This is the visitor center, not an original building.
Very pleasant garden next to the visitor center. There was also a museum, but I was not able to take photos inside.
This is the original church in the distance. Construction was begun in about 1800, and the church was first used in 1822, but it was never really finished according to plan.
The architecture of the church is interesting because it looks Egyptian or Greek, but the columns in the front are really just more adobe brick plastered over to look like columns.
The mission was abandoned in 1848. Note that the bell tower did not fall down--it was never finished. The rounded area in front of the entrance DID fall down and was reconstructed during the CCC era when this became a national park. The buildings have been stabilized by the park service, but no new reconstruction is planned.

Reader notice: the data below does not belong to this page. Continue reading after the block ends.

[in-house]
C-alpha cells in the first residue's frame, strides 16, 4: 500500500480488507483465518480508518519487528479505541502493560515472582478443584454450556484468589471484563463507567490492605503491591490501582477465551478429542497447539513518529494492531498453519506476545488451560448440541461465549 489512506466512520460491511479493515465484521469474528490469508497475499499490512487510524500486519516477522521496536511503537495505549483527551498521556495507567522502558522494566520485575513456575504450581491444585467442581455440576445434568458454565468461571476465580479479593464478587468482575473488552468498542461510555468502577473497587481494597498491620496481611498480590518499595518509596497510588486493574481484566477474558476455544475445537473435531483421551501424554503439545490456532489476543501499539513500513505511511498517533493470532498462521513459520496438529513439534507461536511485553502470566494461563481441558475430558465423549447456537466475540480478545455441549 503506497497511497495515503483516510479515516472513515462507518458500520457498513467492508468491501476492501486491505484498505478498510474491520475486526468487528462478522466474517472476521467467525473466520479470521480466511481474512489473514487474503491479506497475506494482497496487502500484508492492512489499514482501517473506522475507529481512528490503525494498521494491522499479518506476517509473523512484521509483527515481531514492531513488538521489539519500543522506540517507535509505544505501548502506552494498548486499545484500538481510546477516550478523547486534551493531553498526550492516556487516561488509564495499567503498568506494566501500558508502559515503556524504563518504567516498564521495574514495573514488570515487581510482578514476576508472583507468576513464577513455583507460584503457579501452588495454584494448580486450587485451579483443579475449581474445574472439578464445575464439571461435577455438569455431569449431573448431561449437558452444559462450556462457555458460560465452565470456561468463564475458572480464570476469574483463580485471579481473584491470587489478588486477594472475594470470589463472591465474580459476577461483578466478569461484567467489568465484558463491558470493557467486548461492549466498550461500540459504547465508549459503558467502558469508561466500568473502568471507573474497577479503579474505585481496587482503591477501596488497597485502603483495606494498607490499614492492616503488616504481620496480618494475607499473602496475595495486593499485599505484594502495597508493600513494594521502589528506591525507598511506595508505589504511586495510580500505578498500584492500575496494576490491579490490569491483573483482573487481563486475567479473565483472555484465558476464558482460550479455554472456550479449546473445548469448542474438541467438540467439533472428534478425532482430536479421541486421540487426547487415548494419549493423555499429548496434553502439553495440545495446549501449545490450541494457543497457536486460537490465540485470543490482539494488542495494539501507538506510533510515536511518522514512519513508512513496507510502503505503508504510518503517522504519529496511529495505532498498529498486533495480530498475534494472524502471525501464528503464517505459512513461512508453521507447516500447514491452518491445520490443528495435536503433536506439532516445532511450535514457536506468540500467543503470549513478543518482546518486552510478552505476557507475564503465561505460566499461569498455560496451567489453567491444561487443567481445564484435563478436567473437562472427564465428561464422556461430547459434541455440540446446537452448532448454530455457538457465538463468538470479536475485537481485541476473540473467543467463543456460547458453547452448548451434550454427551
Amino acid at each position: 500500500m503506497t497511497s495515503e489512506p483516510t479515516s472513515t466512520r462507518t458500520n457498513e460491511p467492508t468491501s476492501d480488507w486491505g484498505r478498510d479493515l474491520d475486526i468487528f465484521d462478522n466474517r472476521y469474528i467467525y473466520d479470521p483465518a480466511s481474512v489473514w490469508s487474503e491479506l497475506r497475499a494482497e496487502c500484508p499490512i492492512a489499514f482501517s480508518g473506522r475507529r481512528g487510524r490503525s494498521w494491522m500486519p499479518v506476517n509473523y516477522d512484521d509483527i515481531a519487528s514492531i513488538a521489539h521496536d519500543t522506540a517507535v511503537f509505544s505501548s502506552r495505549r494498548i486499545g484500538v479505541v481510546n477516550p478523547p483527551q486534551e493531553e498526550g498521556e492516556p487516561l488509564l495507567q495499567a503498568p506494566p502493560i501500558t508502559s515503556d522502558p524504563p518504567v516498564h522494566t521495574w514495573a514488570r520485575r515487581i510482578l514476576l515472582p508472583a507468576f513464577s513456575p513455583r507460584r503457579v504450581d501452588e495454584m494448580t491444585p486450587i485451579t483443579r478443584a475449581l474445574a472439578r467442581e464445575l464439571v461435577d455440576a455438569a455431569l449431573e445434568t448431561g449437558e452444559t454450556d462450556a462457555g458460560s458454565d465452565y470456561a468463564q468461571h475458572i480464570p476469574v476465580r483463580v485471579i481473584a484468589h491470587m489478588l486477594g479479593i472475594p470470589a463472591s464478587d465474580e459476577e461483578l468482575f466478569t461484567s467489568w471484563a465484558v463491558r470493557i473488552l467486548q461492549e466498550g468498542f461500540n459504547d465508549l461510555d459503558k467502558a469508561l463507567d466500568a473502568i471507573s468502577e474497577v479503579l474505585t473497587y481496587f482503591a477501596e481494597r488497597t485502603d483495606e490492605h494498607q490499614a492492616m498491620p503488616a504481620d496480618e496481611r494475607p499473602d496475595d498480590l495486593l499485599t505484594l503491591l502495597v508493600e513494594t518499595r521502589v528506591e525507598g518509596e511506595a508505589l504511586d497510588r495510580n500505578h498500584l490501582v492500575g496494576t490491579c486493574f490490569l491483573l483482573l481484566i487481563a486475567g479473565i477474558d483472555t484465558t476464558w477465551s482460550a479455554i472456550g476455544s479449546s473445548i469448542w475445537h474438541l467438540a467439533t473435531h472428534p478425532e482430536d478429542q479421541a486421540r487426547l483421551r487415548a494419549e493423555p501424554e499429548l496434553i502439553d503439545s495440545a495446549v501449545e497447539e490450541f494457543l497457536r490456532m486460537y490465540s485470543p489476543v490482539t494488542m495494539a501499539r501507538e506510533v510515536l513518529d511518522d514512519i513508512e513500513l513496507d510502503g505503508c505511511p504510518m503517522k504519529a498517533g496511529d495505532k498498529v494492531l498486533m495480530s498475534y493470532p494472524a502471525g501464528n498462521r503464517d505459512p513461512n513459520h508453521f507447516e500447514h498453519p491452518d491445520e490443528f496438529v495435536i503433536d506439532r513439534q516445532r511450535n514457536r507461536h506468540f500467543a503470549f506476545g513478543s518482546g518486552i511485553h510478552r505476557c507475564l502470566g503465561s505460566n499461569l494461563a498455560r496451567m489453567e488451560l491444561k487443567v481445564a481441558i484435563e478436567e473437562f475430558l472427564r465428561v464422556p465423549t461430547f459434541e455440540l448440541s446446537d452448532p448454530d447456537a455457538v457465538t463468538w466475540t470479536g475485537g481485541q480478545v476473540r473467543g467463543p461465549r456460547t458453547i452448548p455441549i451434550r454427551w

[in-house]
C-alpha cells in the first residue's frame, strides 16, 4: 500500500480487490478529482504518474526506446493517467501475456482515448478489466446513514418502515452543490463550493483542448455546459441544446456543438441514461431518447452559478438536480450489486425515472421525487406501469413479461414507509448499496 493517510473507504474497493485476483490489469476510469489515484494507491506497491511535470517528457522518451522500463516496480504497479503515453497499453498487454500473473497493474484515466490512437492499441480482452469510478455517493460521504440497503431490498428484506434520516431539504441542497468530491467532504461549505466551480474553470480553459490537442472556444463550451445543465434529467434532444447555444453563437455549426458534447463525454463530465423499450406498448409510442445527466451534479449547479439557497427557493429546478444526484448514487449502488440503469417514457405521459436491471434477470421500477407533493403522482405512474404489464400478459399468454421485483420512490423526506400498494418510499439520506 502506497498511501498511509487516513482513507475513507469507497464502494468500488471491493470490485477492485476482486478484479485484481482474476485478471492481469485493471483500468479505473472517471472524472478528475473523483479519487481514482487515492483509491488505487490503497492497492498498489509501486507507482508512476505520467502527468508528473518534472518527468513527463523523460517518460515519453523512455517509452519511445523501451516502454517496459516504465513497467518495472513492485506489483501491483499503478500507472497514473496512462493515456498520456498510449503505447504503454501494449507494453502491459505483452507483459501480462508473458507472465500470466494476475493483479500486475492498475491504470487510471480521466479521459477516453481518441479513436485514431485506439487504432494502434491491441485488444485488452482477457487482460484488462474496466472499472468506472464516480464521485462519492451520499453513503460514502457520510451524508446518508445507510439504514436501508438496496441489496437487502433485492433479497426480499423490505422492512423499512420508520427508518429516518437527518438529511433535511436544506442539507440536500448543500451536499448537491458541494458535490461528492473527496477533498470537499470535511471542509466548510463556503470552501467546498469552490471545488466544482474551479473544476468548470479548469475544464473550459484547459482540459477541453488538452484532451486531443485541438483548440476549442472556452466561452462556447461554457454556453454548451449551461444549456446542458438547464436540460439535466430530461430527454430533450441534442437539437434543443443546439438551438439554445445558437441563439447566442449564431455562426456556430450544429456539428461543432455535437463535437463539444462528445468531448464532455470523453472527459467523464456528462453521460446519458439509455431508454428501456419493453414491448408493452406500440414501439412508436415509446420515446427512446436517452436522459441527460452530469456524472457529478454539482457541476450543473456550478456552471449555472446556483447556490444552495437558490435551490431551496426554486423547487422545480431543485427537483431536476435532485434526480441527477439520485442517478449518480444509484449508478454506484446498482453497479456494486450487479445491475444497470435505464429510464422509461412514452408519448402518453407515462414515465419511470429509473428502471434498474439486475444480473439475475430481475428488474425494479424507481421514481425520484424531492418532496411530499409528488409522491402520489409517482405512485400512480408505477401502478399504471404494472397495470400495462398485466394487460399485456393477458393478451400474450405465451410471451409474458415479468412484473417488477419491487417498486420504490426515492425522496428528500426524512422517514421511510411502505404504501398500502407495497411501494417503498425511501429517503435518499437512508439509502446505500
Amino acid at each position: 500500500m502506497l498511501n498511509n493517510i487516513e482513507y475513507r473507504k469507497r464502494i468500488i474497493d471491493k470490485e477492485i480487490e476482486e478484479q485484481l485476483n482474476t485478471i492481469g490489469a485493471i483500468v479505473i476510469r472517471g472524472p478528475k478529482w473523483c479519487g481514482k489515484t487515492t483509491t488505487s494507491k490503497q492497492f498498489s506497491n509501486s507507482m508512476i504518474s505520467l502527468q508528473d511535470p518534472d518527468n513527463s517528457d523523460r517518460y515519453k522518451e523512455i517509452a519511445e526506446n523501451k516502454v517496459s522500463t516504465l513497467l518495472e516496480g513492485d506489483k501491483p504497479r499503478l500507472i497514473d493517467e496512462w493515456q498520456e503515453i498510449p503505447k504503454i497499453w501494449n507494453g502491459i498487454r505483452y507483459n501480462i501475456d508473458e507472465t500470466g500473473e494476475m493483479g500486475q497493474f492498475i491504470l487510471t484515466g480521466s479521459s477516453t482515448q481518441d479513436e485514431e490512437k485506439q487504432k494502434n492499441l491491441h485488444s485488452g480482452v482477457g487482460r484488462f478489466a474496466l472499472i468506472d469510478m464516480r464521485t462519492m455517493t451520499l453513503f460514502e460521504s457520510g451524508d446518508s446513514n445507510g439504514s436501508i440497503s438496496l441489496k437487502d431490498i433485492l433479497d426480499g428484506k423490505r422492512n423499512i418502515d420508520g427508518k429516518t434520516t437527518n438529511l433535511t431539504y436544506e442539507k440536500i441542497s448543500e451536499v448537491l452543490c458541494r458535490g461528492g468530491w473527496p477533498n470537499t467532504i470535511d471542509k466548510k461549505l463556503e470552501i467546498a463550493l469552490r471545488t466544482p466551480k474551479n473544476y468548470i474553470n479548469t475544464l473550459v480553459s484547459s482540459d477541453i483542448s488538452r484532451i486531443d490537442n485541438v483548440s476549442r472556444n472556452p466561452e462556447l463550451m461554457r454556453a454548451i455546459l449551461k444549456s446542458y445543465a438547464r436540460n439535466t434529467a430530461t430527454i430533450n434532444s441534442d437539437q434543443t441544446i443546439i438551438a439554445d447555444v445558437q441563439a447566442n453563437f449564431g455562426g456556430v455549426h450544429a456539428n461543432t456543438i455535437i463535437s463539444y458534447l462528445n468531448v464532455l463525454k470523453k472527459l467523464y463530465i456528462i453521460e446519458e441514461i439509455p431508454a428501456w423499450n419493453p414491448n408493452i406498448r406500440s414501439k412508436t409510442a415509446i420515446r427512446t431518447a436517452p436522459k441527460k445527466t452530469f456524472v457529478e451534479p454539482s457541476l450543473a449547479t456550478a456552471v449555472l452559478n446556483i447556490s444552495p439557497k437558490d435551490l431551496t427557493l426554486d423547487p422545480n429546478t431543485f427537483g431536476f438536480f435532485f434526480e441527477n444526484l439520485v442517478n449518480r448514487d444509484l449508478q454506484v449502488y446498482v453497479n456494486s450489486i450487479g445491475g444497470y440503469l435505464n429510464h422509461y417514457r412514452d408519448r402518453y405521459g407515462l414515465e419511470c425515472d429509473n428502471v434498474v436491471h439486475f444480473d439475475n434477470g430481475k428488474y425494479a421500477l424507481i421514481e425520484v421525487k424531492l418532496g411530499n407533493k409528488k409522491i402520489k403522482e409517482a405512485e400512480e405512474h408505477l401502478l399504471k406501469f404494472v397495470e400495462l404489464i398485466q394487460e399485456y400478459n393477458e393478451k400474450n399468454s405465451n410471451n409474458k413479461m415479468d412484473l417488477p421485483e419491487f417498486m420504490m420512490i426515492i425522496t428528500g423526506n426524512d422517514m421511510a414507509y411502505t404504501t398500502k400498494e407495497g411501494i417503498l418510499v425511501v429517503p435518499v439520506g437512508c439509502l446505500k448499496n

The roof in this very narrow church was replaced in the 20th Century after the timbers had been removed earlier by local settlers. This area is very dry and large trees are rare. As I walked in, I wondered if the church was so narrow because no large timbers were available. It is certainly the narrowest church I have ever seen!
You can see that the ceiling and nave were originally decorated with paint.
Here is a drawing of what it originally looked like.
Looking back toward the entrance.
This is an outdoor store room. It is believed grain was stored in pots similar to these, set into depressions on the bench.
Around back, by the cemetery, I found a couple of park rangers repairing a wall that had been damaged recently by rains. Water got behind the cement covering and pushed it out. It has been removed, and they are repairing the water-damaged stucco.
A small reconstructed native home.
If you are interested in visiting, more information can be found at http://www.nps.gov/tuma/index.htm